How to Train Your Abdominals Effectively
The ‘abs’ are probably one of the most visually appealing muscle groups when they are built and visible. As with most muscle groups, people tend to overlook the purpose and focus more on the visual aspect, which makes sense, since most individuals start training in order to look better and gain self-confidence. However, as in most cases, knowing the muscle’s function can really help one train more efficiently.
The abdominals which include the transverse abdominis, rectus abdominis and external/internal obliques have a few functions. They assist in breathing, hold organs in place, bracing, the valsalva maneuver and support the musculature of the spine. When it comes to training, the most important thing the abdominals can offer is bracing and protection for the back. In these terms, the abs are used or should be used in nearly every exercise.
Abdominal muscle imbalances can develop and occur quite often. Typically, the internal/external obliques are poorly developed compared to the rectus abdominis or the ‘6-pack’. This can lead to poor posture and overwork of the lower back muscles. This is due to the fact that people tend to do lots of crunches or leg raises in hopes of getting the 6 pack. Having a well-defined 6 pack does not mean your abs are working together in a way to protect your spine nor a strong core.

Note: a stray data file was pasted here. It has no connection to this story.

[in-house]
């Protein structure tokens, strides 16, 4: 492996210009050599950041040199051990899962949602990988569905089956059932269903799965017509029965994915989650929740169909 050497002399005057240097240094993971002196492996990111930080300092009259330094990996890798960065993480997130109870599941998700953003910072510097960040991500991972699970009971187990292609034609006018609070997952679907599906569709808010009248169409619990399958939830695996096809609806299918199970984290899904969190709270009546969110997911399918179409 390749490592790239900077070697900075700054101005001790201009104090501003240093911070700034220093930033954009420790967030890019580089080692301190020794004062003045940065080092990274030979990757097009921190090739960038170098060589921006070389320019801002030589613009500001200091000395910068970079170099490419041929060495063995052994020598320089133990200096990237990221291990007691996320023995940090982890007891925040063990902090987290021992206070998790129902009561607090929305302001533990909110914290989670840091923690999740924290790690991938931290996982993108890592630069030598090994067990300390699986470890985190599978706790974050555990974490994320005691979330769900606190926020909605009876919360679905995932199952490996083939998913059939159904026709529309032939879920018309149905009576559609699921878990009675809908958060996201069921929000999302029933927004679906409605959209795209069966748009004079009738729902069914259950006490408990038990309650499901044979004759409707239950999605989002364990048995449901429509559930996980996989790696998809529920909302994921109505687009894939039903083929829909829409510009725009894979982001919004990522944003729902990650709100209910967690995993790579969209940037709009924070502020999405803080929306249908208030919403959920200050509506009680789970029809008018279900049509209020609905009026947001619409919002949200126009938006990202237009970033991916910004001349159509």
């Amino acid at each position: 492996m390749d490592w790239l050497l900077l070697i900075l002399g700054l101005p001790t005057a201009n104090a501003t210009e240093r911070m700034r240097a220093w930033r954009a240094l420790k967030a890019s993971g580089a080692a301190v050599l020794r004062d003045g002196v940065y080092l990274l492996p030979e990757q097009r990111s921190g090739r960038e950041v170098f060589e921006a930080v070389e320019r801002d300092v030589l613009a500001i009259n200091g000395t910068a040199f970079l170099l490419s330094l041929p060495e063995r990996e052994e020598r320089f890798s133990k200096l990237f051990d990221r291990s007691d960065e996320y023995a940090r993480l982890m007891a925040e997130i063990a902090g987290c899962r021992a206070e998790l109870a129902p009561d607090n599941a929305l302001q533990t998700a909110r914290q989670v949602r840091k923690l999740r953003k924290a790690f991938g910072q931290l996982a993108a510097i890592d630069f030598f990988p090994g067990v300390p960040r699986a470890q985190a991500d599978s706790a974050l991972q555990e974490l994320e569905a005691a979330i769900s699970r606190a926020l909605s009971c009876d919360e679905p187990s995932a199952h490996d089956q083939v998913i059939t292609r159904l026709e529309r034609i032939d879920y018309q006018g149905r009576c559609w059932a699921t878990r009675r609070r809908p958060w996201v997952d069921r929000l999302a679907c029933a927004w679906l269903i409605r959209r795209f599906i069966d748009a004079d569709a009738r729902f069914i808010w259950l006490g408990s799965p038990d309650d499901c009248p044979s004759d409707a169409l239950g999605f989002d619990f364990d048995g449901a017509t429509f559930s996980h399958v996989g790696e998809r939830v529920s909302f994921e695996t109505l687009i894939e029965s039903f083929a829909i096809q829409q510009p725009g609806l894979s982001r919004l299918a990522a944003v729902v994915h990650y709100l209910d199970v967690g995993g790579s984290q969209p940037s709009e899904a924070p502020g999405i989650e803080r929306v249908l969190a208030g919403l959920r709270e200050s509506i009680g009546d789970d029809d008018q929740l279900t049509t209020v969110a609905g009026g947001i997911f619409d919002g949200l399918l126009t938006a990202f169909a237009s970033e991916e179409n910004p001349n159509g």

The obliques are probably the most important when it comes to bracing and protecting the spine due to their attachments and function. Together the external and internal obliques pull your ribs down and in towards your pelvis. This helps position your pelvis into posterior pelvic tilt and helps counter the common problem of anterior pelvic tilt. Paired with these functions and along with the transverse abdominis they help stabilize the pelvis and maintain strong intra-abdominal pressure while bracing.
So, we need to train the abs in a way that will integrate each abdominal muscle and get them working together. This will make your training safer, and if you are doing your job in the kitchen, your abs should look sliced and diced.
Big compound moves such as squats and deadlifts will help build the abs through bracing, by breathing properly and getting them to work together to support the hips and back. Focus on being a little more well-rounded in your ab training by using moves that force the abs to work together in order to support the spine. Here are some examples of abdominal exercises that help train the abs for their supportive role: Pallof press cable or bands, planks (rotating or on Swiss ball), side planks, bear crawls and Russian twists.